The recent news that Colorado State University plans to shut down Professor Emeritus William Gray’s hurricane predicting center should not come as a surprise. The center has for many years been funded by the insurance industry and served its purpose of whipping the press into a frenzy so that the insurance industry could rake in billions of dollars of excess premiums. Professor Gray’s predictions were no more accurate than your corner psychic, and frequently were “revised” mid-season to make them look less ridiculous.
Professor Gray’s Chicken Little routine was critical to the insurance industry as it attempted to explain the constant rate increases in Florida despite the lack of hurricanes. But like all good ruses, this one became stale, and the insurance industry has turned its money to new organizations and “think tanks” to do its dirty work. For example, the new “R Street Institute”, funded by the insurance industry, came up with such inventive “fixes” for Florida’s property insurance market as curtailing policyholders’ ability to sue insurers for bad faith. The R Street Institute’s report is so biased in favor of the insurance industry that its very premise (“Ten Reforms to Fix Florida’s Property Insurance Marketplace — Without Raising Rates”) is a joke. After eight years of no hurricanes and yet huge year-over-year rate increases, the insurance industry’s “think tank” is brain storming ideas to keep the inflated rates from returning to normal, while reducing claims payouts. How about someone “thinks” about the possibility that rates could go down?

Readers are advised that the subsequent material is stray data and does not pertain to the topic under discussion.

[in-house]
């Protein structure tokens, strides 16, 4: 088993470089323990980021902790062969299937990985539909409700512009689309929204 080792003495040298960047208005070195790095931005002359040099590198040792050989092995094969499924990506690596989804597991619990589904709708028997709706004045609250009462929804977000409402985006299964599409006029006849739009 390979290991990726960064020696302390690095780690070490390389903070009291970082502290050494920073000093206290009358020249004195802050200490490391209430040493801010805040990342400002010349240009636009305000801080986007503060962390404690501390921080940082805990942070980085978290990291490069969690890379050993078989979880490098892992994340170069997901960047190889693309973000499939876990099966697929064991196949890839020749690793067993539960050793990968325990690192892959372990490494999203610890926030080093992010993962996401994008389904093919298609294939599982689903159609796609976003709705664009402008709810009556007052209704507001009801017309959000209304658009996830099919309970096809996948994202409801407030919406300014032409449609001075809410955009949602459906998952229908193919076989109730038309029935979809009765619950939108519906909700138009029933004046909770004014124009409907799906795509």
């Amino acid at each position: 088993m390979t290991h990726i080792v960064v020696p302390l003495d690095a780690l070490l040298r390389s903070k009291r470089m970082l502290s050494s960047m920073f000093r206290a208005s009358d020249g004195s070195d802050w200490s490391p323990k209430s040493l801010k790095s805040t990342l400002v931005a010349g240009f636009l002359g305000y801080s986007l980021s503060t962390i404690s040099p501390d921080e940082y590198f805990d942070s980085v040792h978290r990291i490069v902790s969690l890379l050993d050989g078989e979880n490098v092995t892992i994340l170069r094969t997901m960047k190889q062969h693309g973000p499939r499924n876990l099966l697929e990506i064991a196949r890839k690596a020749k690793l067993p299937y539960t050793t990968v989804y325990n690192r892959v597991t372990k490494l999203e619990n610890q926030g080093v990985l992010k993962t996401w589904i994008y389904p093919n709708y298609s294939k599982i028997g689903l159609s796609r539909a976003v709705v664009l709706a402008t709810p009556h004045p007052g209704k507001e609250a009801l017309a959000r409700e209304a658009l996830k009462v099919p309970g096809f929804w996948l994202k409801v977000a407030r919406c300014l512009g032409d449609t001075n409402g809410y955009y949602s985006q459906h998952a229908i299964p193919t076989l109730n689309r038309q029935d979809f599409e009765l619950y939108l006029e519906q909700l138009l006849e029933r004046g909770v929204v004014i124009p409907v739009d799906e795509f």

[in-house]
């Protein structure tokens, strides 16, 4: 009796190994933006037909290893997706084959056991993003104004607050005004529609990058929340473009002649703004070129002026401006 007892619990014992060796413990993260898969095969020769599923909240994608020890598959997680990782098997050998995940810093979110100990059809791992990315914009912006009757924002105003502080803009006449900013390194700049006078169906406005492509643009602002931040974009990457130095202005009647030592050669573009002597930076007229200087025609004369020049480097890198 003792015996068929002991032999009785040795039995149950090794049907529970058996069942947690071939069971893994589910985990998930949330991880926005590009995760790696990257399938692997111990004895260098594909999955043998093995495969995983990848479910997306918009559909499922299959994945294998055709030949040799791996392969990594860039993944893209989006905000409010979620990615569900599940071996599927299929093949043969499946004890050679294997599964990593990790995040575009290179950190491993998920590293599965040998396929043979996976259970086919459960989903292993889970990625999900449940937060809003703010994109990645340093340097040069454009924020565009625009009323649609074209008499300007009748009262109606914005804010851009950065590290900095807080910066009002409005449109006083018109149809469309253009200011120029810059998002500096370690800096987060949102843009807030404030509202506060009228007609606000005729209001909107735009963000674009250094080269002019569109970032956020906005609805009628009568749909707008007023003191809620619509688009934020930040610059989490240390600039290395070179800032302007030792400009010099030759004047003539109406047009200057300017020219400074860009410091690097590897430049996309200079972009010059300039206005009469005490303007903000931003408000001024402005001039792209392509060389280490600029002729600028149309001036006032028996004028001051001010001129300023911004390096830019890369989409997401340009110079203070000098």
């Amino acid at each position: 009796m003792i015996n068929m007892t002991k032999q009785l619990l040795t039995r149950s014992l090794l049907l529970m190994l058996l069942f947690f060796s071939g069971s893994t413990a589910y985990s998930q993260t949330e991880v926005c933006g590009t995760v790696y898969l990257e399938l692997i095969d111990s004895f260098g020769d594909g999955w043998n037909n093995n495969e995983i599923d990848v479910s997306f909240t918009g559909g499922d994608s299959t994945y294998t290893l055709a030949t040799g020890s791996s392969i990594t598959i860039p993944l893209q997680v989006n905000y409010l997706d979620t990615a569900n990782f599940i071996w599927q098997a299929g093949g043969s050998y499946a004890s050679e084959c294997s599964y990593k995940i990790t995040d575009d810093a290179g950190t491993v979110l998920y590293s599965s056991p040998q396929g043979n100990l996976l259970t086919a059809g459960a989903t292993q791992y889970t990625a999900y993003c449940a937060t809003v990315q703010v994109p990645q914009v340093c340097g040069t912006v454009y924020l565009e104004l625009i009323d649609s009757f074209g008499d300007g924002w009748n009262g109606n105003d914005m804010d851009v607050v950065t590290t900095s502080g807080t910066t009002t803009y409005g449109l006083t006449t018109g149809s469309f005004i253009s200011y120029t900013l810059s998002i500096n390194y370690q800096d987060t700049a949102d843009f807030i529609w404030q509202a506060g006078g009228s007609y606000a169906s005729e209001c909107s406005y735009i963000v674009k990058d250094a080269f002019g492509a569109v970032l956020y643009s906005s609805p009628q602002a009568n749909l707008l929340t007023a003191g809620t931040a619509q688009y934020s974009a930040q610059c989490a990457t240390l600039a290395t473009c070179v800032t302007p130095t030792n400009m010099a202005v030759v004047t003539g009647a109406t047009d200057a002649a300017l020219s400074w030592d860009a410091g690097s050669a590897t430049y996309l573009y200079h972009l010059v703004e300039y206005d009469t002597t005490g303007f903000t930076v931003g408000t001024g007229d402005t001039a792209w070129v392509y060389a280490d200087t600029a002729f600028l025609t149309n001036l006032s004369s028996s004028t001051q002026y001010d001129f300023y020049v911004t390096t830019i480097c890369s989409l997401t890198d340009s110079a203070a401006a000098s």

The politicians are typically the last ones to admit they have been duped, particularly as the insurance industry donation checks keep rolling in. But Florida’s Chief Financial Officer Jeff Atwater has been holding the industry’s feet to the fire. And you can be sure ever-increasing insurance rates will be one of Charlie Crist’s main campaign themes as he seeks to regain the governor’s mansion. Floridians will be hearing a lot about property insurance during this campaign, and the issue could be the deciding factor in the 2014 Florida governor’s race.
The last time Crist and Atwater got together to take on the insurance industry was back in 2008, when Crist was governor and Atwater was Florida Senate President. Both were Republicans at the time, and shared fierce independent streaks and a distaste for insurance industry lobbyists. If Crist wins in 2014, a reunited, bipartisan Crist-Atwater team would be bad news for the insurance industry. But regardless of who wins the election, I predict that the insurance industry will be battered during the campaign, and will finally find itself on the ropes after several years of favorable political conditions in Florida.
After years of predictions that the sky is falling, the chickens are finally coming home to roost.